Thursday, June 30, 2011

Review of "Starfish" by Peter Watts

Starfish is a sci-fi novel by Canadian author Peter Watts. The story mainly follows Lenie Clarke, a deep-water worker who has been cybernetically enhanced to survive benthic conditions. The world's thirst for electricity has led humankind to tap geothermal power from deep-sea vents, and Clarke and her fellow rifters are specially selected by their employer to be psychologically primed to work in the freezing dark. That is, they are all broken: victims of abuse, unhappy loners, perverts or dangerous psychopaths. Starfish studies how the rifters change themselves, how their environment evolves them, and finally how their world transforms the unwitting humans who rely on them.

I feel safe in an assertion that you have never read anything like Starfish (or its two sequels) in your life. Watts' story is steeped in marine biology, sociology, psychology, parapsychology, computer science and biotechnology. Lenie Clarke's world is unique. She endures lack of sunlight, isolation, dangerous and unpredictable seafloor eruptions, attacks from monstrous fish, and finally the conniving politics of her own employers. Though an unhappy sufferer of previous sexual abuse, she learns to thrive in her new environment.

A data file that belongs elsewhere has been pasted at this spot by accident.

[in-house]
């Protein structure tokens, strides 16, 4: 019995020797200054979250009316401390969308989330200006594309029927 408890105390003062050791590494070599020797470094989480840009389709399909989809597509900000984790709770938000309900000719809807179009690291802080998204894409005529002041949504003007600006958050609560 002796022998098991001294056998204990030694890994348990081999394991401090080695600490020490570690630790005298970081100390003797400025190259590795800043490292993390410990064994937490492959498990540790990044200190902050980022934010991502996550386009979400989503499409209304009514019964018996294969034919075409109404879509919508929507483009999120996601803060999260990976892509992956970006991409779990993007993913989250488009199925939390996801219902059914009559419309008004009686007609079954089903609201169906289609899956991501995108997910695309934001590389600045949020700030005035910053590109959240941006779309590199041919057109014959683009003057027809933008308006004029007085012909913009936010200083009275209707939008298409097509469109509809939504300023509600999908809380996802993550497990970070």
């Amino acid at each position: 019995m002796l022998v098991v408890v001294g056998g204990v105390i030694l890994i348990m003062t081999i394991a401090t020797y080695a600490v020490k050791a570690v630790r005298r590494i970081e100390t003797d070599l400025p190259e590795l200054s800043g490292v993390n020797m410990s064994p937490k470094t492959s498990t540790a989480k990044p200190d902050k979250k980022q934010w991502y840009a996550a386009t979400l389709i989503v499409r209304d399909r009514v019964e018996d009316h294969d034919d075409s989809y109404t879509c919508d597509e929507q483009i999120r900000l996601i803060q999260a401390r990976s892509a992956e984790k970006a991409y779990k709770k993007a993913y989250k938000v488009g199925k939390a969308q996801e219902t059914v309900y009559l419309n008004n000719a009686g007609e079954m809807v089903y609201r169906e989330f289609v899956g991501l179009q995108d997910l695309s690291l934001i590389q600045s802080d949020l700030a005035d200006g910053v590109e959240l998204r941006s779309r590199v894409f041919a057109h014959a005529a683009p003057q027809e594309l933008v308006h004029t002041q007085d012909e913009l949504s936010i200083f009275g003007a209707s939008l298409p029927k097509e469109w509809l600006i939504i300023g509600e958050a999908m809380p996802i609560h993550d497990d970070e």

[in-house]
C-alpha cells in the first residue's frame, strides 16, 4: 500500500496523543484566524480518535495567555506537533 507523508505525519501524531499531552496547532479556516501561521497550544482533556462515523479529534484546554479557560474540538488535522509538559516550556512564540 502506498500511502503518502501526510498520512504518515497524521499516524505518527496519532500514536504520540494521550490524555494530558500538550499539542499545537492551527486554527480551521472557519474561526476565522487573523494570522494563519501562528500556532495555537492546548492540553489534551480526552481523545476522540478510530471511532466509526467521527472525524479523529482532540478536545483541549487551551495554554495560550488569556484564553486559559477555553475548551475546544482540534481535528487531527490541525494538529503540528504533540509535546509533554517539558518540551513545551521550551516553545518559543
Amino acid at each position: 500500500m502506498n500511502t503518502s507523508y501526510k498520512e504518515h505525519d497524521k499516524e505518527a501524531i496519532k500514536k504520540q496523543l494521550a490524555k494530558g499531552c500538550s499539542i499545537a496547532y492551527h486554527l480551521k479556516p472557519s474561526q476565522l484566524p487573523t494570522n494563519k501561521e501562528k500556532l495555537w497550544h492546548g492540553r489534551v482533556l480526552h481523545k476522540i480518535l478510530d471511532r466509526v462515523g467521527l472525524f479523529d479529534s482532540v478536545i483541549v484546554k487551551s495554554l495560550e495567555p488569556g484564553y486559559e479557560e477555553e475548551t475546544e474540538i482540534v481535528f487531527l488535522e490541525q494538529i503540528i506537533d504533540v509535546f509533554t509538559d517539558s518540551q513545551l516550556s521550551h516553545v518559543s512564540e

This book is in many ways a study of how life evolves and changes. Each deep-sea organism that Watts spotlights has learned to survive in hostile conditions in its own way. The rifters themselves are changed. Above the ocean's surface, humanity struggles with the evolving artificial intelligences of computer viruses and "smart gels", or bio-engineered brains. Because humans are so numerous, so are the illnesses that plague them. The world of Starfish is one in which nature has begun to compensate for the sudden evolutionary dominance of homo spiens.

The plot is fascinating. Lenie Clarke is a wonderful protagonist. She starts as quiet, shy and broken, and develops into a character with understated power. The story also features a few secondary protagonists, all fully-developed and intriguing. Each character is wonderful, real and morally ambiguous.

Summing, Starfish is unique and, above all, it is a fantastic read.
4 1/2 crippled fish with broken teeth out of 5